Saturday Night Live used to be a place where politicians were taken down a notch and mocked, often acerbically. But those salad days are gone. Executive Producer Lorne Michaels has grown comfortable with the comedy-entertainment-industrial complex. Unfortunately, what we’re left with is toothless, listless, handler-approved political amusements for the young and bored.
No, there is no danger for the powerful…at least not at NBC Universal corporate television headquarters in New York City. SNL is more comfortable being frat brothers with politicians than satirists of them. As such, Donald Trump as SNL guest host succeeds mightily. He is good-natured and affable (much like comely Hillary Clinton was a couple of episodes ago!), an awful sketch comedian, but no matter. The message is clear: would-be Presidents are people, too! (well, not doltish Ben Carson), and to that end, the revolution will be televised…live from New York!
It is a sincere joy to see the return of ad hoc featured player Larry David as Bernie Sanders in “MSNBC Forum Cold Open.” Though David nails Sanders’ voice and general grouchiness, so much of the fun in his impersonation comes from the writing, which is built on following Sanders’ rants to their most absurd conclusions: “So if you ever see a soaking wet man pulling a kayak out of a river and screaming about bridges, give him a hand. Cause he’s your next President!” (As good, it is Larry David—as himself—who taunts host Trump during his opening monologue, “Trump’s a racist!” “I heard if I yelled that, they’d give me $5,000,” he shrugs.)
Every sketch Donald Trump appears in, with one exception (“Hotline Bling Parody”) seems not fully realized, ill-formed, or awkwardly played. Clearly the elephant in the room (pun intended) is Trump himself, and the general confusion about what his personal intentions are.
If he is a serious contender for the GOP Presidential nomination, why the odd fantasy piece, “White House 2018,” which teases Trump’s outlandish lifestyle and campaign promises, while non-ironically touting his “winning” attitude and wife’s First Lady ambitions? If he is here to blunt criticisms of his combative, disagreeable personality, what are we to make of “Live Tweeting,” a complete flop of a sketch where Trump ostensibly live tweets a throwaway SNL sketch?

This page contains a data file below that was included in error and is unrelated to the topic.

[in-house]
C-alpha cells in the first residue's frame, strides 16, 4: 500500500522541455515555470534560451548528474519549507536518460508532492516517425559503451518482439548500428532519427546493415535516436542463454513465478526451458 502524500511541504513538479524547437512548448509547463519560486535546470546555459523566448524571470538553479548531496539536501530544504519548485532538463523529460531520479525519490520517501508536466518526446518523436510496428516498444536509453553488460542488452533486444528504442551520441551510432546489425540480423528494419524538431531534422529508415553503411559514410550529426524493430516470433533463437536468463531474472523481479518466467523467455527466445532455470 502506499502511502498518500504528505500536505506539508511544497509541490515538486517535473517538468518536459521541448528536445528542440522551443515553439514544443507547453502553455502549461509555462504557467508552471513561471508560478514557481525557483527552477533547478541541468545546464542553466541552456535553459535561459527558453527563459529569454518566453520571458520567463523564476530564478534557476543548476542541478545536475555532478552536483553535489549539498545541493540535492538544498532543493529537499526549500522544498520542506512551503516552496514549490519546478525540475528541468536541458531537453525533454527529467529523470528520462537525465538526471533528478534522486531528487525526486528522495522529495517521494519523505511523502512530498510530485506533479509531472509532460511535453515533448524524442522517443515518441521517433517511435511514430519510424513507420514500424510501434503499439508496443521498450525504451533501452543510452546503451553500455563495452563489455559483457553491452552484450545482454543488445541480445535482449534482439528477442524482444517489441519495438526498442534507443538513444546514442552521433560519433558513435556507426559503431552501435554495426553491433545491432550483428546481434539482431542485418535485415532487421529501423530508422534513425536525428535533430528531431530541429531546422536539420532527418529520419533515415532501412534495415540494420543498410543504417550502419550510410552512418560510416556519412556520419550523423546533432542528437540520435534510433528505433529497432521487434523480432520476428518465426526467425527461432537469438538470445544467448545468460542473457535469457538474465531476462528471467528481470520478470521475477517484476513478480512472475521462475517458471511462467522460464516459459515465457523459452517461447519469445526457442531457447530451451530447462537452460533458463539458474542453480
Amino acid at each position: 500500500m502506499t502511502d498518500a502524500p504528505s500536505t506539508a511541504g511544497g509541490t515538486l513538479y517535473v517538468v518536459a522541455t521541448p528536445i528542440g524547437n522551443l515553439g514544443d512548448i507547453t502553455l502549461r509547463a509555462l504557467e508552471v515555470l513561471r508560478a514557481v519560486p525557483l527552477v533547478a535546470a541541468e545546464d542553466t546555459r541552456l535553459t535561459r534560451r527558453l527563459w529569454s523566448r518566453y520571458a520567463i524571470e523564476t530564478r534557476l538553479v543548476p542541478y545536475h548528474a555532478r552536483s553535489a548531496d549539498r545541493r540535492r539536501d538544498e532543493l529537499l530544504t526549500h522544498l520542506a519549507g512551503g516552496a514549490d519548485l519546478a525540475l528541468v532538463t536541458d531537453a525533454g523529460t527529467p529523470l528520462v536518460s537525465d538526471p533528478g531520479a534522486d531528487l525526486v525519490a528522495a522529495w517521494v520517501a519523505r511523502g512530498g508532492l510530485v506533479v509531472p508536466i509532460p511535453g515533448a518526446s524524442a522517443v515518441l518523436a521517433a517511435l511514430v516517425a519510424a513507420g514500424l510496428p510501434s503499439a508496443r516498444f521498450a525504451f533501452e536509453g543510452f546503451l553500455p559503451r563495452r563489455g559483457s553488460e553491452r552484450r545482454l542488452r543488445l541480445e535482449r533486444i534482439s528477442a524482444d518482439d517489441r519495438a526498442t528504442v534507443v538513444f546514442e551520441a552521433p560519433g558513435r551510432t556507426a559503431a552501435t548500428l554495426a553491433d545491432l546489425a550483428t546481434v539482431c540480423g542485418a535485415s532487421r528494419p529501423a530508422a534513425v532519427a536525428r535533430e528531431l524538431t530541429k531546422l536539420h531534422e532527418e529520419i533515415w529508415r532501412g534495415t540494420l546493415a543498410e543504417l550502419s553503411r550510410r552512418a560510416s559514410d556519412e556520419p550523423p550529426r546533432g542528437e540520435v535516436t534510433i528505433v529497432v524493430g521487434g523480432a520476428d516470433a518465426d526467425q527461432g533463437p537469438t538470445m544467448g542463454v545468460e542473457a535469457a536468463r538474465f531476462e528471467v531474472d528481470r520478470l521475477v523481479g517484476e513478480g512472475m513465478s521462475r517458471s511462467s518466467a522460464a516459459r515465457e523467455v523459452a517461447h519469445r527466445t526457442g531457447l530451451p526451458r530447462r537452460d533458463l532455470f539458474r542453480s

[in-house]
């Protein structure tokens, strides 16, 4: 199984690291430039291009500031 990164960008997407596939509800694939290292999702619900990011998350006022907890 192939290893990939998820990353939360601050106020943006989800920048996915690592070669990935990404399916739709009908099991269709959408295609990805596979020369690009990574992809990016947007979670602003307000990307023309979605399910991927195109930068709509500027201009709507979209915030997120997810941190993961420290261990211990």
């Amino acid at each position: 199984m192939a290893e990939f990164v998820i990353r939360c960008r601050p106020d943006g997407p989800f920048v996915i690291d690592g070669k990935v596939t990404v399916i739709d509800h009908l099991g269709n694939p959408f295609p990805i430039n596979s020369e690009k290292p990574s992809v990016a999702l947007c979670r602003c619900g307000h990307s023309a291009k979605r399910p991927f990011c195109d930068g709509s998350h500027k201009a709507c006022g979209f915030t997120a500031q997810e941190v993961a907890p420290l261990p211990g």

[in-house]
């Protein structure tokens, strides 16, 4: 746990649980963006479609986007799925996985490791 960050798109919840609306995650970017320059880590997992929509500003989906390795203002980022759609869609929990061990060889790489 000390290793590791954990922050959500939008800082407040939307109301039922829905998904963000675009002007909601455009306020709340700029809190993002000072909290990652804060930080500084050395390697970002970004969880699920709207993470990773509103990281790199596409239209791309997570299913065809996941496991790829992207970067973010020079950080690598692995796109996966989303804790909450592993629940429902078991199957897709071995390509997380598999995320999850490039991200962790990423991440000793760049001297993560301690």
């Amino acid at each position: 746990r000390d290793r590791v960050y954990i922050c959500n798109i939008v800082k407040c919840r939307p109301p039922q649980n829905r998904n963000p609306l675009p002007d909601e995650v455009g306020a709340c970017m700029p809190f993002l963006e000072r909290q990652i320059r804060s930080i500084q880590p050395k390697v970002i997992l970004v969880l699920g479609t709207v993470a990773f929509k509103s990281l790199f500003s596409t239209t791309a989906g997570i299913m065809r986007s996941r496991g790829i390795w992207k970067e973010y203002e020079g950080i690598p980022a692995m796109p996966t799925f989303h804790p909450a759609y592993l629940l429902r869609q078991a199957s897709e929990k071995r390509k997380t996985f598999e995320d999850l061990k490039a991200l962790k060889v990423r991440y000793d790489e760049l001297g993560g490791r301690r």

And then there’s this: “Porn Stars: Donald Trump,” a definitive low point for modern American politics where a leading, national party candidate for President, willingly participates in a completely obscene sketch where two drug-hazy sex workers offer an unrelenting litany of sex puns…on broadcast television.
Recent polling data suggests that Trump’s campaign has stalled and may be in decline. Is Trump’s appearance on Saturday Night Live simply a renewed courtship with his former television bosses? It is hard to see any upside for him in this appearance. And this is truly baffling, because the man’s instincts for mass media manipulation are well-honed. Could it be that he’s just tired? Worn slap out from the day-in-day out of a national campaign?
Weekend Update has gone all-in for the Colin Jost as benignly-racist-white-kid-foiled-by Michael Che subplot, and it seems to be working…if you like that sort of thing. The jokes (particularly Che’s) feel fresh, pointed (if not edgy), and well played. But the highlight of the segment was Bobby Moynihan’s Drunk Uncle.
Drunk Uncle has become something of a controversy among SNL diehards. There is a sense among many that the character has run its course, that Moynihan needs a new character. But make Drunk Uncle a Trump supporter, and the character reignites. Moynihan’s drunk act has always amused, even when the writing waned, but both elements are in sync here, and it is glorious: “Finally, Colin…someone is saying the things that I have been thinking. As well as, saying. It’s like I’m running for President!”
Pop’s avant-garde princess Sia was fascinating in her second Saturday Night Live appearance. In “Alive,” Sia sings with her hands locked on the mic stand, her eyes covered by wig bangs…while an interpretive dancer and gospel choir brings the song to life. For her second song, anthem “Bird Set Free,” the choir is replaced by a grand piano, but the dancer is back…performing a similar narrative we saw in her “Chandelier” music video last year. This is unusual stuff, no doubt off-putting for some, but it serves as a welcome relief from the bafflements of Trump.
Pre-taped “Hotline Bling Parody,” a spoof of Drake’s frumpy-dad-at-a-wedding dance moves, is amusing…and ultimately winning if only for the return of Martin Short’s early ‘80’s SNL character (developed first for SCTV), Ed Grimley. I’ve mentioned the nostalgic appeal of Saturday Night Live in previous articles, suggesting that the show is most successful when it appeals to our sentimental attachments to it. This quality, an appeal to fond emotions rooted in the past, is not unlike what motivates us politically. Few choose their candidate as an act of sublime reasoning and logic. We pick who feels right to us. We vote for the person who validates us.
Many, no doubt, will feel validated watching SNL’s Trump, becoming even more confident in their choice. Others will stand firm in their dogged opposition. But as for our feelings about the show itself…
Seeing my beloved Saturday Night Live fawning over these glib, power-mad politicians, is like seeing your mother on a date with her Cross Fit trainer at your dad’s funeral. Somebody’s gotta say something, man. This just ain’t right.
NEXT WEEK: Elizabeth Banks with Disclosure.
Chris White writes and directs independent feature films. His latest, an award-winning showbiz comedy about looking for Bill Murray, is called
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